Published on 6th September, 2019, in Economic Times
Shiva is called the destroyer because he destroys our desire–Kama, and he destroys death itself–Yama. Kama is associated with life, and Yama with death. Shiva destroys both the desire for life and the fear of death and thus he is the god of liberation or ‘moksha’. Imagine a world where we don’t have to do anything, and we don’t want anything, where there are no aspirations or obligations. Then we create Kailash, abode of Shiva, a world without wants or needs. When we live like Shiva without any wants and needs, we have no desire for wealth or power or success or staff. That is why ascetics of India have no home, no property, no relationships. They are a burden to no one, and they have no burdens. They have no debt. No one owes them anything. They are free.
Kama put us in debt as he fills us with lust, desire, yearnings and longings. He makes us want to be rich, to have a bigger house, a bigger car, better clothes, to travel abroad, spend more money, have lavish weddings. When people become successful, they start outsourcing the work to other people because they can afford to do it and when they are very successful, they have an army of staff. In India, level 1 of success means we have no staff; level two has part-time staff; level three has one full-time staff; and level four has multiple, full-time staff. These are aspirations, wants. We don’t need them, but we want them. It is Kamadeva that wants us to have ambition, to think big, to start businesses, to move from level 1 to level 4. These are things we want to do and not have to do. Kama is an archer and his arrows that strike us fill us with sweet sorrow.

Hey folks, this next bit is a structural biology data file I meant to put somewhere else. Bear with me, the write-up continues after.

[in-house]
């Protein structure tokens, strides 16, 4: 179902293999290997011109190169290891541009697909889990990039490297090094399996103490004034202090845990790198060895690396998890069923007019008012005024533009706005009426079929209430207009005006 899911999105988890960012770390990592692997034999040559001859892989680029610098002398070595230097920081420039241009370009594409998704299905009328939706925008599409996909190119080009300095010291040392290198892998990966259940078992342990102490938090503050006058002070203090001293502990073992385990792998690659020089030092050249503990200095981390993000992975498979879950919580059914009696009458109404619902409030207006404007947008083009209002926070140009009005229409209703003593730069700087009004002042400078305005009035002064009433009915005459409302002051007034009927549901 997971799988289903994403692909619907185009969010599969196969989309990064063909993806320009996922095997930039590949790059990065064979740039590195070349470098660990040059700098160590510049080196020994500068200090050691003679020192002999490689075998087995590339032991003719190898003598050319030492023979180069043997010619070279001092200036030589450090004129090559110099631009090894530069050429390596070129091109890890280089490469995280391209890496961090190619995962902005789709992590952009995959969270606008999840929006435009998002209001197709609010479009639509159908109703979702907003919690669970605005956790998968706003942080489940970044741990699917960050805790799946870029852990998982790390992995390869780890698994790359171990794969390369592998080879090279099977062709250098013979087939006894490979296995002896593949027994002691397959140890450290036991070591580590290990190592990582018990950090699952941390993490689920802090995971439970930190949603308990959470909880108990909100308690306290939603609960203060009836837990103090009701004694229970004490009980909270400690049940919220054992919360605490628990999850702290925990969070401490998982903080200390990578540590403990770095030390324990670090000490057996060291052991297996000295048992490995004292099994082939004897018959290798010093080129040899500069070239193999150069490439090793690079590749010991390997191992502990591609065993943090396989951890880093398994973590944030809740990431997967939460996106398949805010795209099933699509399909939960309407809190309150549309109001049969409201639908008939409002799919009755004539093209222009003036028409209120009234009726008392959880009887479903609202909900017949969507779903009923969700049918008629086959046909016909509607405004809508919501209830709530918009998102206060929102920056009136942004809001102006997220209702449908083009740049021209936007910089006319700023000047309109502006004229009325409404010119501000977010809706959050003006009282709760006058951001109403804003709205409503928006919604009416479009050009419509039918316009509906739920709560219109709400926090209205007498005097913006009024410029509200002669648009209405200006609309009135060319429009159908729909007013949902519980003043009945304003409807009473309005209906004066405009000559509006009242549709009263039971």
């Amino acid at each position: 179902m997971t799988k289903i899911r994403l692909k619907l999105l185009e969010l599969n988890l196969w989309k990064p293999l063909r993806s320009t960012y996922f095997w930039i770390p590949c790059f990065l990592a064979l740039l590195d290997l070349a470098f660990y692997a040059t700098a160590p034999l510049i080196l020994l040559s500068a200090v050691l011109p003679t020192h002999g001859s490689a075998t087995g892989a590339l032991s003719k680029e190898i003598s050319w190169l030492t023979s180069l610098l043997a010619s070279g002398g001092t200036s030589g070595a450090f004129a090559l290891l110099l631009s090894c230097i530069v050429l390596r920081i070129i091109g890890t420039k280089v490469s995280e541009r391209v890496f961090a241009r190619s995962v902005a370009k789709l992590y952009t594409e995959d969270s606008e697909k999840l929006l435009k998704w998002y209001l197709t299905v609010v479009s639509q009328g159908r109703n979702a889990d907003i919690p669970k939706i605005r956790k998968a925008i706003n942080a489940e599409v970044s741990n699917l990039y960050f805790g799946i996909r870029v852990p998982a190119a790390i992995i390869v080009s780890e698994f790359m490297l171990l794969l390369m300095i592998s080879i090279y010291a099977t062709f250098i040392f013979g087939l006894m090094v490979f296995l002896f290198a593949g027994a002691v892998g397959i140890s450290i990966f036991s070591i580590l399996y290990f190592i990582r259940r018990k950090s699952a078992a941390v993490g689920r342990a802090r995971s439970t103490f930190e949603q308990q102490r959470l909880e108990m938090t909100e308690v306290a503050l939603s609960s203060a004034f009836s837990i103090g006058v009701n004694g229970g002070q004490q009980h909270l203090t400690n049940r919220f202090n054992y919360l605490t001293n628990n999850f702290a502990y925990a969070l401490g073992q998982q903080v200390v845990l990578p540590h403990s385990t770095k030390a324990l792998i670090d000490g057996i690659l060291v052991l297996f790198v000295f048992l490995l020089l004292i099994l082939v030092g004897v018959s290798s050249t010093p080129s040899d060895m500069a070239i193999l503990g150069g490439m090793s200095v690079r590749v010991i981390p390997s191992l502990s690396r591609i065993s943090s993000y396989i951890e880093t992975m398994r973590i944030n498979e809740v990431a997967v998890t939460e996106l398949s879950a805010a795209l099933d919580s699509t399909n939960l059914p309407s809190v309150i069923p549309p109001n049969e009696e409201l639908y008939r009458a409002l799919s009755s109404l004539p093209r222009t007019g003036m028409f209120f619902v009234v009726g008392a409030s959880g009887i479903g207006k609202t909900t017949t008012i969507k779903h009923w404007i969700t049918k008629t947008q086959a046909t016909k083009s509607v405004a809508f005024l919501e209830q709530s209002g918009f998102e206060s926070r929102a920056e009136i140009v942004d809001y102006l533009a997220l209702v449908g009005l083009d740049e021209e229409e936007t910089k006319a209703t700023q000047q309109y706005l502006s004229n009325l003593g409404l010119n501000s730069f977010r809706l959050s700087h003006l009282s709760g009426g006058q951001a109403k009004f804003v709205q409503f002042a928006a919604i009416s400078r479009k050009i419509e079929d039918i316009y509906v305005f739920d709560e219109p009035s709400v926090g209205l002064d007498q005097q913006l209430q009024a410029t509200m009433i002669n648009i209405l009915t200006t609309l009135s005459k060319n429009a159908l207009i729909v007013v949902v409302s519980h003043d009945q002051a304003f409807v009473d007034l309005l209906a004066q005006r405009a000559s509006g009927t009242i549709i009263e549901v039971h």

By contrast, Yama is about things we have to do. Yama embodies obligations. He is the keeper of debts. He forces us to be reborn till all debts are repaid. Debt is a very important concept in Hinduism – hrinn. They say we are all bound by debt and the whole purpose of moksha or freedom is to be free of our debts. We owe our lives to our parents, our ancestors, our society and to nature at large and so have to repay all these debts before we can be truly free. Yama yokes everyone with his noose, and does not let go. He is the grim accountant of karma.
Thus, we have these two forces in our lives. There is Kama-deva who motivates us with desires and aspirations. There is Yama-raja who propels us to uphold our obligations and responsibilities. If we ask ourselves why we work, we realise it is not always because of aspiration. It is often because of obligation. We work not because we want to work but because we have to work. When we are struck by Kama-deva’s arrows, we have an inner drive. When we are bound by Yama’s noose, there is no drive. Work is only a burden to bear.
It is often assumed that Kama motivates the privileged and Yama propels the unprivileged. But that is not true. Many rich people work as they are obliged by family expectation and many poor people do what they do because they like it, and not necessarily because it makes them money. In the rainy season, across North India, young men are encouraged to carry water from Ganga to their village temple in pots that must never be placed on the ground. This is the kavad. It is a metaphor for the obligations of life that they must carry as responsible householders. They may not be struck by Kama’s arrows but they are obliged by Yama’s noose.